WILLIAMSBURG, Va. - NASA's Perseverance rover landed on Mars Thursday, and the journey of hundreds of millions of miles through space and the mission ahead is in part thanks to the work of a William & Mary professor and his students.
Joel Levine is a research professor in applied science at William & Mary, as well as a consultant for the NASA Engineering and Safety Center at NASA Langley Research Center in Hampton.
Levine spent 41 years working full-time for NASA and has a long history of being involved with the Mars missions and space exploration, enlisting the help of William & Mary students along the way.
Before Perseverance landed on the surface of Mars Thursday afternoon, Levine admitted earlier he would be watching nervously.
"I know what has to happen precisely at the same time, at the correct time, and the order, and it's very nerve-wracking," he said.
"The supersonic parachute that will open up, a 70-foot parachute, will slow down the spacecraft that comes into Mars at about 12,000 miles per hour. In seven minutes, it has to land. It lands between one and two miles an hour," Levine explained in an interview Thursday morning with News 3 anchor Todd Corillo.
"That seven minutes is called 'seven minutes of terror' because the spacecraft has to go from 12,000 miles an hour down to one or two miles an hour. There are probably well over a thousand things that have to work at the precise time within a fraction of a second to be successful. It is a unique procedure, and the United States is the only country in the world that successfully soft-landed on the surface of Mars," he continued.
More than just understanding what is going on during the mission, Levine played an important role in selecting what's landing on Mars with Perseverance.
"In 2014, I was asked to serve on the committee that selected the instruments that will land on Mars later today. There were probably over 50 experiments and instruments, and we had to pick the top 12 or 13."
Levine says the instruments on Perseverance will help to answer one of the most vexing questions humans have asked: Are we alone?
"The instruments will tell us whether there is any evidence for life on Mars, in the past or in the present," Levine said. "We're very interested to know whether life is widespread in the solar system in the galaxy and beyond, and this mission today will provide a lot of information to tell us about the likelihood of life presently or in the past on Mars."
Throughout the years, Levine has made it a point to include William & Mary students in his research.
In 2017, NASA asked Levine to organize a workshop on Martian dust and how it might impact robotic and human exploration. Several William & Mary students took part in the workshop at the Johnson Space Center in Houston.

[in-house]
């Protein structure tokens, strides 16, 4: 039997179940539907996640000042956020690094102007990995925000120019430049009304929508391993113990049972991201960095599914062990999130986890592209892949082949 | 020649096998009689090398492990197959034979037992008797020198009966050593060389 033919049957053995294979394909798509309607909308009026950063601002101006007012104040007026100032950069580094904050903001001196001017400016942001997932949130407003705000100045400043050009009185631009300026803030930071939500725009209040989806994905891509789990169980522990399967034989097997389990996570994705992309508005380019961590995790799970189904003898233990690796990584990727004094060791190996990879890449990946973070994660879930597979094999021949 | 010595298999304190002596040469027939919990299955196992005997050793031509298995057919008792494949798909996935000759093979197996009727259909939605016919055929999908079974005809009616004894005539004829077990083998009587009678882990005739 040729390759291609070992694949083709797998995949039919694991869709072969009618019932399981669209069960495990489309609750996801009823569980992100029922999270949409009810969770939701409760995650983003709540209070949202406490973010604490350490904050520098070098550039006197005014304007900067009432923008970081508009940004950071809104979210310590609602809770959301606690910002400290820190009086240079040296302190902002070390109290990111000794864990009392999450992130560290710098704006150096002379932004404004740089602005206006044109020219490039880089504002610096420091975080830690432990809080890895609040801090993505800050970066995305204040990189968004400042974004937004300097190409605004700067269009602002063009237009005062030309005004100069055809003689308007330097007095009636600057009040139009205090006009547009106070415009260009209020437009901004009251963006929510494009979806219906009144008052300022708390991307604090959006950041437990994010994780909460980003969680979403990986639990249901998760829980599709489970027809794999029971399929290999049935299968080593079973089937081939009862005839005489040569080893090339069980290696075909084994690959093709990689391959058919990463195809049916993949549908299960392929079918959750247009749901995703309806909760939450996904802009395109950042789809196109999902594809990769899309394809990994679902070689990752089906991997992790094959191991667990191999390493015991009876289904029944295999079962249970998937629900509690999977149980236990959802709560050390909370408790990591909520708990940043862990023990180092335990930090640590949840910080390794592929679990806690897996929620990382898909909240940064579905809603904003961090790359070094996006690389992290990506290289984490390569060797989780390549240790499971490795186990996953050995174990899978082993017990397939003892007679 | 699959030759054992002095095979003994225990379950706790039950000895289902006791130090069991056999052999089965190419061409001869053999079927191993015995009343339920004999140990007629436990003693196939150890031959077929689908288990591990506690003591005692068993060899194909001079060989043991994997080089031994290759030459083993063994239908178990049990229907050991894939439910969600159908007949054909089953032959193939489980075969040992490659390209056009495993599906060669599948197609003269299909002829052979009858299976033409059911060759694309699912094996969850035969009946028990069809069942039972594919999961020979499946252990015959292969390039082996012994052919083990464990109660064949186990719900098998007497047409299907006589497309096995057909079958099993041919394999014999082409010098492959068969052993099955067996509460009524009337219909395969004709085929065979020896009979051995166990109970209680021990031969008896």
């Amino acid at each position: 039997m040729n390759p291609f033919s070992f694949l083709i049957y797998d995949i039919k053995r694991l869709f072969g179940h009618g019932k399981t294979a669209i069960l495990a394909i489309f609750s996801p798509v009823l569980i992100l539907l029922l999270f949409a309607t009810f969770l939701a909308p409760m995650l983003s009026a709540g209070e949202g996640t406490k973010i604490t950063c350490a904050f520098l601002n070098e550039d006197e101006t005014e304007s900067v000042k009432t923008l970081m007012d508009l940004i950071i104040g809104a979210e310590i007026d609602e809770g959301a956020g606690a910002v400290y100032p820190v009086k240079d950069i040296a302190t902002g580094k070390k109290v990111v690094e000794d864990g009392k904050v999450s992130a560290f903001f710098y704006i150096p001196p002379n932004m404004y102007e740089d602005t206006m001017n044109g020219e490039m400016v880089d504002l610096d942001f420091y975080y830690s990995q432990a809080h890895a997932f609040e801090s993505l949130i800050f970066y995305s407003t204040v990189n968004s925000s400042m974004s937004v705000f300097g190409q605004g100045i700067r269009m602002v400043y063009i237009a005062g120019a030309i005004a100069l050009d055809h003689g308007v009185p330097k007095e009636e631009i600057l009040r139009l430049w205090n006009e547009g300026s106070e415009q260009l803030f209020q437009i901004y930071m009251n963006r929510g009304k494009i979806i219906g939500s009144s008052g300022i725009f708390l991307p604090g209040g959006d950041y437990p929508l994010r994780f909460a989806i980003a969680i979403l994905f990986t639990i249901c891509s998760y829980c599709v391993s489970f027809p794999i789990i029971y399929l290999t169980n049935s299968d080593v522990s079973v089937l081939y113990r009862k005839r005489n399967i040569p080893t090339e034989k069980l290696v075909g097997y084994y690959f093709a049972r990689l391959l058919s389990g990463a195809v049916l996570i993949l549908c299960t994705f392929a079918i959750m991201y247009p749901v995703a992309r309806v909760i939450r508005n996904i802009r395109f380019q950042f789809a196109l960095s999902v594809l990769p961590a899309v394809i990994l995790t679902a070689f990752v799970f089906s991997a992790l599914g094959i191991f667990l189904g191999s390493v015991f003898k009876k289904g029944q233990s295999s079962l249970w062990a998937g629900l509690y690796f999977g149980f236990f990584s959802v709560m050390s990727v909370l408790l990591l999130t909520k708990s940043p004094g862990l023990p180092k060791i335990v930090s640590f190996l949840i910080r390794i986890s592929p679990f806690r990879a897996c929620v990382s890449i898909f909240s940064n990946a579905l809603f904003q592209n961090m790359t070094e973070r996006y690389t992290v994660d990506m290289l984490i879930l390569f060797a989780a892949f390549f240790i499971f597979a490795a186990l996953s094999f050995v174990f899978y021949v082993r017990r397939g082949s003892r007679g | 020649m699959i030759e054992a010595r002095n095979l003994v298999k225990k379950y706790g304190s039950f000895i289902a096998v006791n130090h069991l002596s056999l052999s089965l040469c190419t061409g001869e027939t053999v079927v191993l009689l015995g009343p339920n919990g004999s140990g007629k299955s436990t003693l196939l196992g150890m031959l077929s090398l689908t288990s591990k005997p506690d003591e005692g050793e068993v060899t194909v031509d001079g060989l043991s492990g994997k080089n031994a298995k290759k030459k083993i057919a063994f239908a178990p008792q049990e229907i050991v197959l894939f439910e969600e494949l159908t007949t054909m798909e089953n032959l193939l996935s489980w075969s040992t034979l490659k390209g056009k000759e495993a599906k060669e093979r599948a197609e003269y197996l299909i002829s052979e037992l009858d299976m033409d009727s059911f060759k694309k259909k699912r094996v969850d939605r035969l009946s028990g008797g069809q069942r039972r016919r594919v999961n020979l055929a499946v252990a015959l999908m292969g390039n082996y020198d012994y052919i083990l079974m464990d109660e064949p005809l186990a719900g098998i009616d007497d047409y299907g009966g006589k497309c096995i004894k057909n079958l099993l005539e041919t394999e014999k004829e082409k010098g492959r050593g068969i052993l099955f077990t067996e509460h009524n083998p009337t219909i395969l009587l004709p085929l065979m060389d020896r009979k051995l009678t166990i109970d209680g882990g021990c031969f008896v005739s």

For years, students in the William and Mary planetary geology course have also been investigating possible landing sites for the first human mission to Mars.
"They spend almost half the term doing a geological analysis of the terrain and and where they should travel, what they should do and so on."
A year ago, Levine worked on another NASA workshop entitled "Lunar Dust and Its Impact on Human Exploration."
The proceedings book from that workshop was recently published and examines what has been learned about lunar dust, the impact on human health and how to reduce effects for future human exploration.
The work is crucial for the return of manned missions to the moon, planned for 2024.
At a conference on the subject in February 2020 at the Johnson Space Center, a number of William & Mary students participated and presented papers.
"What we're trying to do at William & Mary is to get students, both undergraduate and graduate, that have an interest in planetary exploration and NASA and give them an opportunity to do independent research...and to get involved in a meaningful way with the U.S. space program."
Levine has also been involved in the 2012 Curiosity rover mission as well as the 2014 Mars Atmospheric and Volatile Evolution (MAVEN) Mars orbiter.
Now that he can add Perseverance landing on Mars to the list, Levine is hopeful.
"I'm very optimistic that we'll be celebrating later this afternoon," he said before the landing, adding, "I think that when we land on Mars, we're going to learn about Mars, but I think we're also preparing for the security and the future of the United States of America."
Watch Todd Corillo's full interview with Professor Joel Levine in the video player above.